Atlantic City not only is hosting the Garden State Film Festival this year — it will be represented.

In the “Home Grown” category, audiences won’t get any closer to home than “Mom, Wake Up!” which not only stars Atlantic City natives, but also was written, directed and produced by city residents.

Longtime Police Athletic League Coach Michael Bailey wrote the play nearly 14 years ago, and it got great reviews locally.

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“I kept telling Michael, ‘You’ve got to make this into a movie man,’ because the story was so good,” said Derek K. Cason, Bailey’s co-producer who also was cinematographer and editor.

But Bailey got involved in other plays, and they came and went, until he finally decided to adapt ‘Mom, Wake up!’ into a screenplay. The movie began filming in summer 2008. Five years of editing and post-production work later, the film was accepted as part of this weekend’s film festival in its first trip to Atlantic City.

Debuting noon Saturday at the Tiara Ballroom in Trump Taj Mahal, “Mom, Wake Up!” tells the story of Lamar, a well-liked high school student who finds himself trying to protect his two younger brothers as their mother is led into drug addiction by her new husband.

But Cason stops Bailey from giving too much away. They want the audience to experience the story in the theater — and are excited to find out how it’s received.

“A lot of Michael’s plays really have to do with getting the information out to the community about how they can get beyond their circumstances and still be successful,” said Arnelle Lyles, who is listed as assistant director but who wore many hats in the production — including real-life mother of one of its stars.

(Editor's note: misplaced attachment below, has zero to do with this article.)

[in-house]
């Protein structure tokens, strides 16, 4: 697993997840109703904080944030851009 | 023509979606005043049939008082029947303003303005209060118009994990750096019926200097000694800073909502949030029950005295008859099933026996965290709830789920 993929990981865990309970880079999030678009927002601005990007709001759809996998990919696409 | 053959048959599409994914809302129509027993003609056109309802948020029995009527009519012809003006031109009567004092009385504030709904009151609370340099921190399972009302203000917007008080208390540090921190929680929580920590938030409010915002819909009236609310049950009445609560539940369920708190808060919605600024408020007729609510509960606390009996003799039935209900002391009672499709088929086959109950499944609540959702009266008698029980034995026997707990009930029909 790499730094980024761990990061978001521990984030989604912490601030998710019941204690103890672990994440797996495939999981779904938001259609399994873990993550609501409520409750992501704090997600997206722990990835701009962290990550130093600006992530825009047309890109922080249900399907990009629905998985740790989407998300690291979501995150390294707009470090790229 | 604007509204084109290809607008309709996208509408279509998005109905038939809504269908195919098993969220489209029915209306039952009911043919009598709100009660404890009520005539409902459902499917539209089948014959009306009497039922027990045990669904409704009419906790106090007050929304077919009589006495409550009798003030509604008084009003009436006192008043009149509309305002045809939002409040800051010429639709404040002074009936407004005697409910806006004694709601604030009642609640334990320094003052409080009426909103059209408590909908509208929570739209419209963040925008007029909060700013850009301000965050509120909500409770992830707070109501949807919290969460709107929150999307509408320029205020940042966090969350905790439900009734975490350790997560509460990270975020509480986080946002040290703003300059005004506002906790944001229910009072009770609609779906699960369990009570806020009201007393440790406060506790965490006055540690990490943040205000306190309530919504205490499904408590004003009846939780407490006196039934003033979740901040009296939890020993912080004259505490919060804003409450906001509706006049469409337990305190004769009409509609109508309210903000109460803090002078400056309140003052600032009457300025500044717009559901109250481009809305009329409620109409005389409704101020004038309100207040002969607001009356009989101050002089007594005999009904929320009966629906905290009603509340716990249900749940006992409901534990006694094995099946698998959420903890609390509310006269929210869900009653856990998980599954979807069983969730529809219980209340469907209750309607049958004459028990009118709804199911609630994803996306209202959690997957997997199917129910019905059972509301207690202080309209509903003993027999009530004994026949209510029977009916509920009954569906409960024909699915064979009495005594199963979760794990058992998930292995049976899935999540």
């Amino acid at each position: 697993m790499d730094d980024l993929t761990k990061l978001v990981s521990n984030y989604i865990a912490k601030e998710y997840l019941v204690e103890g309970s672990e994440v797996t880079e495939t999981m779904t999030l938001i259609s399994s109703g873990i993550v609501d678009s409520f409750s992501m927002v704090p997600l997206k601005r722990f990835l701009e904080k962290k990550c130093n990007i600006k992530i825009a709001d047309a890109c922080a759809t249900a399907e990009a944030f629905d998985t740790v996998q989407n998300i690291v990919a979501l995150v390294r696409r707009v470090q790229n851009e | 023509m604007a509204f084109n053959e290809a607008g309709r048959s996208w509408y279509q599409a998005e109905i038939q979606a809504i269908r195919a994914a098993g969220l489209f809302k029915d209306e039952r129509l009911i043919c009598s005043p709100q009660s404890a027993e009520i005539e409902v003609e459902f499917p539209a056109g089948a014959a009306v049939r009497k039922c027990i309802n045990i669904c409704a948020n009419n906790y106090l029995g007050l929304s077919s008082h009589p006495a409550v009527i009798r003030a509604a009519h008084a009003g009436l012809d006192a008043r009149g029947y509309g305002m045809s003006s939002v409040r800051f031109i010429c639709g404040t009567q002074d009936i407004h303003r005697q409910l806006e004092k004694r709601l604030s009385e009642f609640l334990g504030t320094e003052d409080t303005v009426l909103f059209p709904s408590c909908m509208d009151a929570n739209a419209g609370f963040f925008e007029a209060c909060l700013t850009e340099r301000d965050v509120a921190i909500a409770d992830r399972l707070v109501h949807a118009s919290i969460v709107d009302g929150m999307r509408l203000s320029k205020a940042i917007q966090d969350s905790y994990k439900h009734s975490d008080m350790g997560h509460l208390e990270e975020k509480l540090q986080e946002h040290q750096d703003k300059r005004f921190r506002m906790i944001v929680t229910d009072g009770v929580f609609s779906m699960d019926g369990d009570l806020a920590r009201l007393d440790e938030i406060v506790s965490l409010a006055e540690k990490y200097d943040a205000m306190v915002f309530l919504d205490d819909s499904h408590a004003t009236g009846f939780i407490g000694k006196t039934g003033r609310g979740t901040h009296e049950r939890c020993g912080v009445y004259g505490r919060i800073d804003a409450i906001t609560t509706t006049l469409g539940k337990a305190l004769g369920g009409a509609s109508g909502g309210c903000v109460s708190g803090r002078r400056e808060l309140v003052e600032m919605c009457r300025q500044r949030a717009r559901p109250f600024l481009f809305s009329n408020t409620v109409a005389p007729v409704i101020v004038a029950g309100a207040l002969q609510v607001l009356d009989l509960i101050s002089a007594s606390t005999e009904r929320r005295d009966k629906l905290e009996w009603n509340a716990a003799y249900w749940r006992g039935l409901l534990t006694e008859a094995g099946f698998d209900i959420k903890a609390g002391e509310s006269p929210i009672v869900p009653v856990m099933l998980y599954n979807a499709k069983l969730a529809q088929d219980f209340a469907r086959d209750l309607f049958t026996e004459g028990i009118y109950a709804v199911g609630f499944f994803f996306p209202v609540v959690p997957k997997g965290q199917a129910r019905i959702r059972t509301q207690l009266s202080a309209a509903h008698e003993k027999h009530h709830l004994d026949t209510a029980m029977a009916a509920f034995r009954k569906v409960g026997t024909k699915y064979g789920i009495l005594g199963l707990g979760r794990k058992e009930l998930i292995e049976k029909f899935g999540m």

Her son, Eric Phillips, plays Lamar’s younger brother, Derrick.

“I think it’s important for people to see actors and actresses that they see every day portraying these characters,” Lyles said. “It just does something to the story. It brings it home.”

While Phillips says he was lucky growing up in Venice Park not to have the problems his character does, he knew people who did. Emerson Kidd — who stars as Lamar — still does, as a mentor in the school district.

“I kind of related to it a little bit,” he said. “It was (an interesting character) to me to play because I see it all the time. I see how drugs can affect younger kids.”

Bailey and Cason met as kids playing junior league football for the Atlantic City Dolphins. Bailey, however, is quick to point out that Cason is older. Both also have coached kids, including two of their stars: Kidd and Phillips.

A group of kids from the Police Athletic League will be there to see the show, along with many community members who have parts in the movie — even if just for a split second. That, Cason explained, was one of the biggest editing obstacles as they tried to trim the movie to just the right length: two hours.

“We didn’t want to cut anyone,” Cason said. “There’s a lot of people in the movie that, if you blink, you’ll miss them.”

The credits may be a little fast as a result, but they made their goal ... with an additional six seconds.

They laugh at some of the things required to give the movie a genuine look.

There was the time Bailey had to buy a “prop” crack pipe from a worker who knew him.

“They have them sitting right there on the counter at the gas station,” he laughed.

“It’s easy,” Lyles piped in.

“So, you just ask for one,” Bailey continued. “You have to do what you have to do.”

One day, while filming a scene with a fake gun, the cameraman’s mother requested they have a police presence so that the fictional scenario didn’t cause a real situation.

“Overall, I think the story was told well and that’s what the audience is going to look at,” Lyles said.

“To be accepted out of all these films is really great,” Bailey said.

“I’ve been playing it up on Facebook and everything,” Cason said. “Now our hope is, once it’s shown, it will shine on its own.”

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